International high school scholarships come under various categories. For U.S. high school students who write compelling essays, some organizations offer opportunities to live and study overseas. U.S. and international high school students can also win awards that include a trip to Washington, D.C., in order to claim their prizes. High school students benefit also from selected memorial scholarships, which honor belief in the value of international travel as a form of education in itself.
High School Abroad
The Council on International Educational Exchange (CIEE) is a U.S. non-governmental international education body that offers programs to encourage U.S. institutions to take a more international approach to curricula and for students to study abroad. CIEE offers partial scholarships for the High School Abroad program. This program enables U.S. high school students to experience life in a different country and culture, living with a host family and attending high school for a semester or a full academic year. The scholarships are merit-based and require submission of one long and one short essay on specified topics and a letter from a parent or guardian that describes the benefits of the scholarship to the applicant. Different fees apply to the various countries in the program. The value of the scholarship is undisclosed.
From the World to Washington, D.C.
The Gulen Institute is a nonprofit organization whose principal goal is to promote academic research and a grassroots movement for positive social change. The Gulen Institute Youth Platform provides opportunities for U.S. and international high school students in the ninth through 12th grades to participate in an essay-writing competition. Applicants write an original, unpublished 1,500- to 2,000-word English-language essay based on research. As of 2011, award values were, respectively, $4,000, $2,500, $1,000 and for the fourth to 20th places, $300. Additionally, winners in first to 30th place were invited to Washington, D.C., on a four-day, all-expenses-paid trip, including an awards ceremony, round-table discussion and visits to think tank organizations and tourist attractions.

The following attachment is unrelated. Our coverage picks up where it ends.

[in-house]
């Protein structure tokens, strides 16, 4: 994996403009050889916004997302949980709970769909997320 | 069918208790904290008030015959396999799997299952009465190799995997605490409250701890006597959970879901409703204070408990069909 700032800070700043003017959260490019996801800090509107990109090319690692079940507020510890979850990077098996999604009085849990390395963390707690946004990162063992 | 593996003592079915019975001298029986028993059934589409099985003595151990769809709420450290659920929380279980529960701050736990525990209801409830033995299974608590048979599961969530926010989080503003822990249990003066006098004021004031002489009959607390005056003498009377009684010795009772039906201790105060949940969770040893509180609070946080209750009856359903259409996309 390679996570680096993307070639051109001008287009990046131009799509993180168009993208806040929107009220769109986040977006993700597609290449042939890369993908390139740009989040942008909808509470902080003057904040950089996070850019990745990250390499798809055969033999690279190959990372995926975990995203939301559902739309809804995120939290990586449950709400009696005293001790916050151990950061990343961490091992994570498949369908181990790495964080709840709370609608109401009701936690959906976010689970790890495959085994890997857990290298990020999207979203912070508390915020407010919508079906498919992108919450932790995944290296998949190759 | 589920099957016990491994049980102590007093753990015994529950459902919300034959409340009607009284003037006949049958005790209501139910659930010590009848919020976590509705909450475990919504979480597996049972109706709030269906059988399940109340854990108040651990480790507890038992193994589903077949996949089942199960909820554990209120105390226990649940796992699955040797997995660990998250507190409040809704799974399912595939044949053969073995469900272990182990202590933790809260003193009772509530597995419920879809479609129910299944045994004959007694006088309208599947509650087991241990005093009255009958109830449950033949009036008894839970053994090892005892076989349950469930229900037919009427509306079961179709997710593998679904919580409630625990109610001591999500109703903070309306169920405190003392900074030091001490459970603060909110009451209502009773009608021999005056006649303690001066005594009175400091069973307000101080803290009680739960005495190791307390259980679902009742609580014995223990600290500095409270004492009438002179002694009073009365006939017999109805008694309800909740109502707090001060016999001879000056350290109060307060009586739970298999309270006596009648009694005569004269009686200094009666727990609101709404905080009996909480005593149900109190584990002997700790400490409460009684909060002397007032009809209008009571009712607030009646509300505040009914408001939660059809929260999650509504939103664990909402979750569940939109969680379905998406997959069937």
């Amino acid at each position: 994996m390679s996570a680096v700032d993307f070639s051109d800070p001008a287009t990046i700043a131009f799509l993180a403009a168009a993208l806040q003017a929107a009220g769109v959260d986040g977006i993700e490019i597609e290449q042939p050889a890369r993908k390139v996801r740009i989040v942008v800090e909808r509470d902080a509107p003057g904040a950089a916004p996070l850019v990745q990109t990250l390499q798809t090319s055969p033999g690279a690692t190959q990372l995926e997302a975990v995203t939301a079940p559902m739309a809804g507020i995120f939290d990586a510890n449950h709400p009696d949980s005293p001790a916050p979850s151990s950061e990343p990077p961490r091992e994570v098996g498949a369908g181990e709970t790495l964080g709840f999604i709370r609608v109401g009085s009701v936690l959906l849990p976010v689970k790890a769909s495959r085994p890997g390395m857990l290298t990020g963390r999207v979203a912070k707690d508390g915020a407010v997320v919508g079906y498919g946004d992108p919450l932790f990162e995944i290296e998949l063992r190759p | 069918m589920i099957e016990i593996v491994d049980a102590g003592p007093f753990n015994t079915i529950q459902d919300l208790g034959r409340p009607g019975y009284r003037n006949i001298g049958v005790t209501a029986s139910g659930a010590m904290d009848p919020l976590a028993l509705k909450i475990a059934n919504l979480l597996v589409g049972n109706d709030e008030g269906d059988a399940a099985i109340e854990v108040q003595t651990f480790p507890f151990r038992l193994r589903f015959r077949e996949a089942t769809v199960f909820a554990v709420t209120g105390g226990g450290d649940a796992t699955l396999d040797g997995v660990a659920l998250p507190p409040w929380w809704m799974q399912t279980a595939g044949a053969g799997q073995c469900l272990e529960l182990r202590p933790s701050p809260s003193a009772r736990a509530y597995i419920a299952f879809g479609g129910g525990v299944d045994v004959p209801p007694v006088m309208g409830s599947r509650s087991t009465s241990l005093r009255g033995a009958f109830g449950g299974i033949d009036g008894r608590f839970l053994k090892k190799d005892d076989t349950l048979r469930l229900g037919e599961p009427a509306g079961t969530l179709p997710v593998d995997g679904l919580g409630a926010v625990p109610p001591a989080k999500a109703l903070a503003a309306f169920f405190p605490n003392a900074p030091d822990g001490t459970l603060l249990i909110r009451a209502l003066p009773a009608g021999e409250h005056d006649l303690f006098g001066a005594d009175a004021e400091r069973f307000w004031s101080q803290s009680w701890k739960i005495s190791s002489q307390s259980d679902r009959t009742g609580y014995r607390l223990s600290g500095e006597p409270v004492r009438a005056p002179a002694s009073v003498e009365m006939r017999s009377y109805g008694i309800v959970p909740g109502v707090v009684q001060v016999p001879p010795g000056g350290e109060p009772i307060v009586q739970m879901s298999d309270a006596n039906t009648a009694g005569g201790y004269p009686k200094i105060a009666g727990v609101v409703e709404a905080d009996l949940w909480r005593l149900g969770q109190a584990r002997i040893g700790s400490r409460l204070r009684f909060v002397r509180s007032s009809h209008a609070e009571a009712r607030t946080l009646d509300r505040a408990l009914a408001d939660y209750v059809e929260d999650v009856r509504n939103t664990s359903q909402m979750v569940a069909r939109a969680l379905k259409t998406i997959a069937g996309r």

Traveling Internationally to Learn
The BG Scholarship honors the memory of Washington-born Brandon Goodman, an artist, painter and world traveler who died in a surfing accident in Oahu, Hawaii, at the age of 23. High school students and international students studying in the U.S. are eligible to apply, subject to having a 2.0 grade point average (GPA). Applicants submit an essay that describes their academic goals and academic and community contributions. Judging is based on either need or merit. As at 2011, the value of the scholarship was $400, with one scholarship awarded monthly.
Learning from International Travel
The Monte and Morrel Clute Memorial for International Study Scholarship reflects the strong belief of these two father-and-son educators in the value of travel as a form of education. The scholarship is part of the Community Scholarship Program, a joint initiative of the Community Foundation of Greater Rochester, the Rochester Community Schools Foundation, the Rochester Kiwanis Club and the Rochester Rotary Club in Michigan. Graduating area high school seniors pursuing international studies are eligible to apply. As at 2011, the scholarship value was $500.
Based in Northern California, Maureen Katemopoulos has been a freelance writer for more than 25 years. Her articles on travel, the arts, cuisine and history have appeared in publications such as "Stanislaus Magazine," "Orientations," "The Asia Magazine" and "The Peninsula Group Magazine." She holds a Baccalaureate degree in journalism from Stanford University.